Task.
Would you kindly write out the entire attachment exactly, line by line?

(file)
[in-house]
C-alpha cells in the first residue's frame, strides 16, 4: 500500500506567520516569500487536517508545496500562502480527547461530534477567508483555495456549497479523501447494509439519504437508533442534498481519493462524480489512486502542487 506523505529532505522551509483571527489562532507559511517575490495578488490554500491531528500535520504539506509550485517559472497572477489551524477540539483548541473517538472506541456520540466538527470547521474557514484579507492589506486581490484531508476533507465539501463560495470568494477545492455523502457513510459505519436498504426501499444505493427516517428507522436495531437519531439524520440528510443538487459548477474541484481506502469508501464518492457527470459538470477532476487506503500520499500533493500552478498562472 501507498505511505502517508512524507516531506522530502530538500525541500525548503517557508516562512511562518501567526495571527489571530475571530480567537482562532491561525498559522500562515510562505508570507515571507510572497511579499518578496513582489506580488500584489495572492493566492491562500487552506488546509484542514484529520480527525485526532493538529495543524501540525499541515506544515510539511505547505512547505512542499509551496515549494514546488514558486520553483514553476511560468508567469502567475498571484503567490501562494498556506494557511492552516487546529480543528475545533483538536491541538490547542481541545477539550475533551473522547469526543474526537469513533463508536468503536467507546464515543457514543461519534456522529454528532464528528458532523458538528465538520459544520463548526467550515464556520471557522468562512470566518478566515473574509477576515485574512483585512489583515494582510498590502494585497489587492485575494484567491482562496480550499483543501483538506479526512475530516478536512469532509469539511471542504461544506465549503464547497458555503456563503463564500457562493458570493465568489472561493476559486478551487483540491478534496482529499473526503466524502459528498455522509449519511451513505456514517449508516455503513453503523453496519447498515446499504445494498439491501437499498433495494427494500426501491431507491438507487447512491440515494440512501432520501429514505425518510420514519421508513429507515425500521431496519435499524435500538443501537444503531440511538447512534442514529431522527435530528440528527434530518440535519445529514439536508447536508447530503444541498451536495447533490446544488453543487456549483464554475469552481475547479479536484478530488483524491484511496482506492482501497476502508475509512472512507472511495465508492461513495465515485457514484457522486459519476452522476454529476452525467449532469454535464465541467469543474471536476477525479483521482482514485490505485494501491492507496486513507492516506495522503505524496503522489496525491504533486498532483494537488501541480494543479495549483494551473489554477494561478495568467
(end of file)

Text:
[in-house]
C-alpha cells in the first residue's frame, strides 16, 4: 500500500506567520516569500487536517508545496500562502480527547461530534477567508483555495456549497479523501447494509439519504437508533442534498481519493462524480489512486502542487 506523505529532505522551509483571527489562532507559511517575490495578488490554500491531528500535520504539506509550485517559472497572477489551524477540539483548541473517538472506541456520540466538527470547521474557514484579507492589506486581490484531508476533507465539501463560495470568494477545492455523502457513510459505519436498504426501499444505493427516517428507522436495531437519531439524520440528510443538487459548477474541484481506502469508501464518492457527470459538470477532476487506503500520499500533493500552478498562472 501507498505511505502517508512524507516531506522530502530538500525541500525548503517557508516562512511562518501567526495571527489571530475571530480567537482562532491561525498559522500562515510562505508570507515571507510572497511579499518578496513582489506580488500584489495572492493566492491562500487552506488546509484542514484529520480527525485526532493538529495543524501540525499541515506544515510539511505547505512547505512542499509551496515549494514546488514558486520553483514553476511560468508567469502567475498571484503567490501562494498556506494557511492552516487546529480543528475545533483538536491541538490547542481541545477539550475533551473522547469526543474526537469513533463508536468503536467507546464515543457514543461519534456522529454528532464528528458532523458538528465538520459544520463548526467550515464556520471557522468562512470566518478566515473574509477576515485574512483585512489583515494582510498590502494585497489587492485575494484567491482562496480550499483543501483538506479526512475530516478536512469532509469539511471542504461544506465549503464547497458555503456563503463564500457562493458570493465568489472561493476559486478551487483540491478534496482529499473526503466524502459528498455522509449519511451513505456514517449508516455503513453503523453496519447498515446499504445494498439491501437499498433495494427494500426501491431507491438507487447512491440515494440512501432520501429514505425518510420514519421508513429507515425500521431496519435499524435500538443501537444503531440511538447512534442514529431522527435530528440528527434530518440535519445529514439536508447536508447530503444541498451536495447533490446544488453543487456549483464554475469552481475547479479536484478530488483524491484511496482506492482501497476502508475509512472512507472511495465508492461513495465515485457514484457522486459519476452522476454529476452525467449532469454535464465541467469543474471536476477525479483521482482514485490505485494501491492507496486513507492516506495522503505524496503522489496525491504533486498532483494537488501541480494543479495549483494551473489554477494561478495568467